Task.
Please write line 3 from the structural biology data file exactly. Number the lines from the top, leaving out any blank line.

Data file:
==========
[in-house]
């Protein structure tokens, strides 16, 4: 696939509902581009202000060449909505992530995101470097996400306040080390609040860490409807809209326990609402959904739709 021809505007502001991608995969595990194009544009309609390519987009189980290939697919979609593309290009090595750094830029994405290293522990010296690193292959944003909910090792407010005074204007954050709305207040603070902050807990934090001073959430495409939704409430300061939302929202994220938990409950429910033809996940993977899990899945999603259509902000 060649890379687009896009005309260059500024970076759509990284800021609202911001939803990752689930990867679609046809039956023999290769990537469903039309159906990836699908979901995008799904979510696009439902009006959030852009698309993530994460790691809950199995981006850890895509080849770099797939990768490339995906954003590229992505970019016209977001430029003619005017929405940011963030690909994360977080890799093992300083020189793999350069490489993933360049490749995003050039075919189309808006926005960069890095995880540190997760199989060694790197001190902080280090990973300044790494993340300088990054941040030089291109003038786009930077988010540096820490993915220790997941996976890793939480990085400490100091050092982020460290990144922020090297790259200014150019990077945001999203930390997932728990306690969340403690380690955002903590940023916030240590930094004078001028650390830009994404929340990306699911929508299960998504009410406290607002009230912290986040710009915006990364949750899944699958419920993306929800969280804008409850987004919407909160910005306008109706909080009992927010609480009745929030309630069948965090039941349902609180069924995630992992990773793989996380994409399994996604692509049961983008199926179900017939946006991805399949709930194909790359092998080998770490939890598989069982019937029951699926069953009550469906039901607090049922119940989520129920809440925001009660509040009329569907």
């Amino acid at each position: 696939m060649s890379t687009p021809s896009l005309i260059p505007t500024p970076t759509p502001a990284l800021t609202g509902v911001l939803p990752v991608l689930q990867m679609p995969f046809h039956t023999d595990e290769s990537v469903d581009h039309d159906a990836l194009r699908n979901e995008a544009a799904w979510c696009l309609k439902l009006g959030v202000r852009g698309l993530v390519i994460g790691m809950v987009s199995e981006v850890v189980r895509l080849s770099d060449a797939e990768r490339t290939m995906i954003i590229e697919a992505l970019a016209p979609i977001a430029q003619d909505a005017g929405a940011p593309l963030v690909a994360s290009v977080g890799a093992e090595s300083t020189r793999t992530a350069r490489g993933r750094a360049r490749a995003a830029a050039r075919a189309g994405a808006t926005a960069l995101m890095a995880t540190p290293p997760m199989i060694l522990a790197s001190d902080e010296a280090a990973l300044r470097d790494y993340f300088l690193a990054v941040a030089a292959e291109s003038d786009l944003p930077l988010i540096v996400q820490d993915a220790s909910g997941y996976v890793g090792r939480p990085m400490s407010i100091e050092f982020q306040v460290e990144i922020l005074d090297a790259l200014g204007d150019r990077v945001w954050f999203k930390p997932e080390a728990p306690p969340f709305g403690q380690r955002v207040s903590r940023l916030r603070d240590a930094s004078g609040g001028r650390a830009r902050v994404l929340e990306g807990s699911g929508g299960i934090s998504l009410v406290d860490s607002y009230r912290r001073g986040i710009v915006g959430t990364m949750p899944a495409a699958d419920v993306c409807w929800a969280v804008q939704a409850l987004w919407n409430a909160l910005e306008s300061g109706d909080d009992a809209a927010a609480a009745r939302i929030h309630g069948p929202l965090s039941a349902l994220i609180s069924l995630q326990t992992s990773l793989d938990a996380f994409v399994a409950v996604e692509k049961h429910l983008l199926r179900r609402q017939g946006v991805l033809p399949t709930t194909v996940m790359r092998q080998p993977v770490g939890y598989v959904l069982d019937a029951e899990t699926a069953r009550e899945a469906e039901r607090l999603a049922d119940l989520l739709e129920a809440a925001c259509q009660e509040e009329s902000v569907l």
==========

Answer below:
């Amino acid at each position: 696939m060649s890379t687009p021809s896009l005309i260059p505007t500024p970076t759509p502001a990284l800021t609202g509902v911001l939803p990752v991608l689930q990867m679609p995969f046809h039956t023999d595990e290769s990537v469903d581009h039309d159906a990836l194009r699908n979901e995008a544009a799904w979510c696009l309609k439902l009006g959030v202000r852009g698309l993530v390519i994460g790691m809950v987009s199995e981006v850890v189980r895509l080849s770099d060449a797939e990768r490339t290939m995906i954003i590229e697919a992505l970019a016209p979609i977001a430029q003619d909505a005017g929405a940011p593309l963030v690909a994360s290009v977080g890799a093992e090595s300083t020189r793999t992530a350069r490489g993933r750094a360049r490749a995003a830029a050039r075919a189309g994405a808006t926005a960069l995101m890095a995880t540190p290293p997760m199989i060694l522990a790197s001190d902080e010296a280090a990973l300044r470097d790494y993340f300088l690193a990054v941040a030089a292959e291109s003038d786009l944003p930077l988010i540096v996400q820490d993915a220790s909910g997941y996976v890793g090792r939480p990085m400490s407010i100091e050092f982020q306040v460290e990144i922020l005074d090297a790259l200014g204007d150019r990077v945001w954050f999203k930390p997932e080390a728990p306690p969340f709305g403690q380690r955002v207040s903590r940023l916030r603070d240590a930094s004078g609040g001028r650390a830009r902050v994404l929340e990306g807990s699911g929508g299960i934090s998504l009410v406290d860490s607002y009230r912290r001073g986040i710009v915006g959430t990364m949750p899944a495409a699958d419920v993306c409807w929800a969280v804008q939704a409850l987004w919407n409430a909160l910005e306008s300061g109706d909080d009992a809209a927010a609480a009745r939302i929030h309630g069948p929202l965090s039941a349902l994220i609180s069924l995630q326990t992992s990773l793989d938990a996380f994409v399994a409950v996604e692509k049961h429910l983008l199926r179900r609402q017939g946006v991805l033809p399949t709930t194909v996940m790359r092998q080998p993977v770490g939890y598989v959904l069982d019937a029951e899990t699926a069953r009550e899945a469906e039901r607090l999603a049922d119940l989520l739709e129920a809440a925001c259509q009660e509040e009329s902000v569907l």